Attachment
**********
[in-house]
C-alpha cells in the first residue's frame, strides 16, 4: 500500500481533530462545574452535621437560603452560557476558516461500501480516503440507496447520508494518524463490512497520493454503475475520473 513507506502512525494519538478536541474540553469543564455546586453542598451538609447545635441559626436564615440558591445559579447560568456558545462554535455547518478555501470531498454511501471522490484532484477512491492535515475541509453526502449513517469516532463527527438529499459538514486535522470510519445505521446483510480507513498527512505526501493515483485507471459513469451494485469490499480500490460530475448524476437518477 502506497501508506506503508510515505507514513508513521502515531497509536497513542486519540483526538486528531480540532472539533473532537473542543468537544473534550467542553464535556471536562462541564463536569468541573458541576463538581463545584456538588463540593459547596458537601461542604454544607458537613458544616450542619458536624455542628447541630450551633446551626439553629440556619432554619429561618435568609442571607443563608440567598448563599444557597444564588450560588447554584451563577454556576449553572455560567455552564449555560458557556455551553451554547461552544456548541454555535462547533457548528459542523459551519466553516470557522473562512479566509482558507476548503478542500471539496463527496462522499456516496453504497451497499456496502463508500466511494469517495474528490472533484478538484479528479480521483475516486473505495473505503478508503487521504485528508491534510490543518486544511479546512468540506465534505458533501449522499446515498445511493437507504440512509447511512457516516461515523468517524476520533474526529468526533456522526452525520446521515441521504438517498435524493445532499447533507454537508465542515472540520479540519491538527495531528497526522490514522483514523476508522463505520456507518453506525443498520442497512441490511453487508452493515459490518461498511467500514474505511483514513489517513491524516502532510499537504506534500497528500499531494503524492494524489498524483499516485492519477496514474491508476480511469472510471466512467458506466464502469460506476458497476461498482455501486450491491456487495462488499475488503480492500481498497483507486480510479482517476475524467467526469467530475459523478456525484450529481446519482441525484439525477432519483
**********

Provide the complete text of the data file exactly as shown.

[in-house]
C-alpha cells in the first residue's frame, strides 16, 4: 500500500481533530462545574452535621437560603452560557476558516461500501480516503440507496447520508494518524463490512497520493454503475475520473 513507506502512525494519538478536541474540553469543564455546586453542598451538609447545635441559626436564615440558591445559579447560568456558545462554535455547518478555501470531498454511501471522490484532484477512491492535515475541509453526502449513517469516532463527527438529499459538514486535522470510519445505521446483510480507513498527512505526501493515483485507471459513469451494485469490499480500490460530475448524476437518477 502506497501508506506503508510515505507514513508513521502515531497509536497513542486519540483526538486528531480540532472539533473532537473542543468537544473534550467542553464535556471536562462541564463536569468541573458541576463538581463545584456538588463540593459547596458537601461542604454544607458537613458544616450542619458536624455542628447541630450551633446551626439553629440556619432554619429561618435568609442571607443563608440567598448563599444557597444564588450560588447554584451563577454556576449553572455560567455552564449555560458557556455551553451554547461552544456548541454555535462547533457548528459542523459551519466553516470557522473562512479566509482558507476548503478542500471539496463527496462522499456516496453504497451497499456496502463508500466511494469517495474528490472533484478538484479528479480521483475516486473505495473505503478508503487521504485528508491534510490543518486544511479546512468540506465534505458533501449522499446515498445511493437507504440512509447511512457516516461515523468517524476520533474526529468526533456522526452525520446521515441521504438517498435524493445532499447533507454537508465542515472540520479540519491538527495531528497526522490514522483514523476508522463505520456507518453506525443498520442497512441490511453487508452493515459490518461498511467500514474505511483514513489517513491524516502532510499537504506534500497528500499531494503524492494524489498524483499516485492519477496514474491508476480511469472510471466512467458506466464502469460506476458497476461498482455501486450491491456487495462488499475488503480492500481498497483507486480510479482517476475524467467526469467530475459523478456525484450529481446519482441525484439525477432519483